Harris County commissioners are poised to make their largest investment yet in the Astrodome’s future next week.
They are slated to vote on the first piece of a $105 million plan to raise the ground level two floors to fit in roughly 1,400 parking spaces, which would make the Dome suitable for festivals or conferences and usher in potential commercial uses in the more than 550,000 square feet that surrounds the core.
A majority of the county’s governing body indicated support for the plan Friday. If approved, it would begin to provide a future for the stadium more than 16 years removed from hosting its last Astros last game.
“This is making something happen, finally, with the Dome,” said Harris County Judge Ed Emmett.
Tuesday’s vote would be on whether to allocate $10.5 million of the “design phase” of the parking project. If approved, the county would hire an architectural and engineering team and, over 12 months, lay out the blueprints of the overall project. It’s not another study, Emmett said.
“No, this is actually doing the engineering to raise the floors, put the parking in,” he said.
The county also, for the first time Friday, detailed how it plans to pay for the stadium’s $105 million redevelopment. Budget officer Bill Jackson said about one-third of the project, or roughly $35 million, would come from the county’s general fund, made up largely of property tax revenue.
Another third would come from hotel taxes, with the remaining third coming from county parking revenues. These new covered spaces inside the Dome could generate top dollar.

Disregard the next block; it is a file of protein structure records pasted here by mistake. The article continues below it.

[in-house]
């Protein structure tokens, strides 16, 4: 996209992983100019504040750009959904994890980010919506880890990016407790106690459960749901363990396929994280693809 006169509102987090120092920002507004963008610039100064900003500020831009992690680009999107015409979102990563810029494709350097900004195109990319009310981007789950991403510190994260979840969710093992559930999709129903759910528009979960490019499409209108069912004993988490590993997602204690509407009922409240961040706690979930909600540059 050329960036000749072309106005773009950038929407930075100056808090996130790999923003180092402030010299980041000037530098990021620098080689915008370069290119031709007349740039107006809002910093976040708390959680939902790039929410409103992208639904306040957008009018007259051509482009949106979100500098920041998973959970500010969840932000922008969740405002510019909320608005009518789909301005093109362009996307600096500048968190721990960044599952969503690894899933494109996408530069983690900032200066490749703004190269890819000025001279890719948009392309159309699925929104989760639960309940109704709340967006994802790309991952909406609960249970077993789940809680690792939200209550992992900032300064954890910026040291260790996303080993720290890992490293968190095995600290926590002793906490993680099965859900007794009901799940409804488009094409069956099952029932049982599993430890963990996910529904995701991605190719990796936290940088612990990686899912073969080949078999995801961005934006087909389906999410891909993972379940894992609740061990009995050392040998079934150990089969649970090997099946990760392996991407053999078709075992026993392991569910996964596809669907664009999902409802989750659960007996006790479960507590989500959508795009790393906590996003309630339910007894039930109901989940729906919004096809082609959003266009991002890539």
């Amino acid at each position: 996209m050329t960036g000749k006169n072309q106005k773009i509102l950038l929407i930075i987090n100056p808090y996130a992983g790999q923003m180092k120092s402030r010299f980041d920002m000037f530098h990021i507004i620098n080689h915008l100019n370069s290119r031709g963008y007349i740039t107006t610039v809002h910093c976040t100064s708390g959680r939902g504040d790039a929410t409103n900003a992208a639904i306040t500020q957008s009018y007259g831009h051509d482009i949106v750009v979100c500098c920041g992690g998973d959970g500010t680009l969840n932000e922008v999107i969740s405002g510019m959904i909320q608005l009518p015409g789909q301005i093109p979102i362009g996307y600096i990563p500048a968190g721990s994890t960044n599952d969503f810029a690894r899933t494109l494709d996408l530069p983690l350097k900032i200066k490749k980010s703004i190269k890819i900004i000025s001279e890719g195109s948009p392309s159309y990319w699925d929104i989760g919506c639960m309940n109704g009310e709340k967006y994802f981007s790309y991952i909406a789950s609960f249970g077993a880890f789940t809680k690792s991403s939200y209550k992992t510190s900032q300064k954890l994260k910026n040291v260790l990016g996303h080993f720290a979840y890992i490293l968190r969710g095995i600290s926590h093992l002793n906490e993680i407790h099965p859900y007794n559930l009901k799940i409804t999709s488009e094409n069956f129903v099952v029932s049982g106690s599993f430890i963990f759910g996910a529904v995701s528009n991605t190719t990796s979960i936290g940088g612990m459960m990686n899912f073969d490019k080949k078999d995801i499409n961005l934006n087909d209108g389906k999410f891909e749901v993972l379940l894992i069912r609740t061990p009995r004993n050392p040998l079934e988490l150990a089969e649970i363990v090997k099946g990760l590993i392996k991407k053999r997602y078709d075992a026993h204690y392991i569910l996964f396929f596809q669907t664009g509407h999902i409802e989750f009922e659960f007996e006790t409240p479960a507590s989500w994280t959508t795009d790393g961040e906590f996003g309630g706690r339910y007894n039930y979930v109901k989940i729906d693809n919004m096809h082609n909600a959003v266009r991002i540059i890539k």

Emmett noted the general fund component, around $30 million, is roughly equivalent to the amount the county estimates it would cost to demolish the Dome. In other words, money the county would have to spend even if it wanted to get rid of the facility.
Currently, the Dome costs close to $170,000 a year to maintain, Jackson said.
“There are some that just really don’t want to save the Dome. They want it torn down,” Emmett said. “This saves it in a very conservative way that makes it useful and preserves options for the future.”
There are still several unknowns. It’s possible, Jackson said, that after the design phase, the cost for construction might push the project above the $105 million goal, at which point commissioners would have to decide whether to move forward.
What happens to the 550,000 square feet of space surrounding the area where the field was is also still not firmed up. Emmett said it likely will be hammered out over the next year.
The plan still would have to be approved by the state historical commission, which currently considers the Astrodome a “state antiquities landmark,” meaning it cannot be “removed, altered, damaged, salvaged, or excavated without a permit from the Texas Historical Commission,” a spokesman said.
See here, here, and here for the background. It sounds like the Texans and the Rodeo aren’t fully on board with this, but I don’t know that it’s worth worrying about that. The idea behind this is that once the underground parking is available, then other redevelopment plans for the Dome become more feasible. I guess we’ll find out. The Chron editorial board, which supports the plan, has more.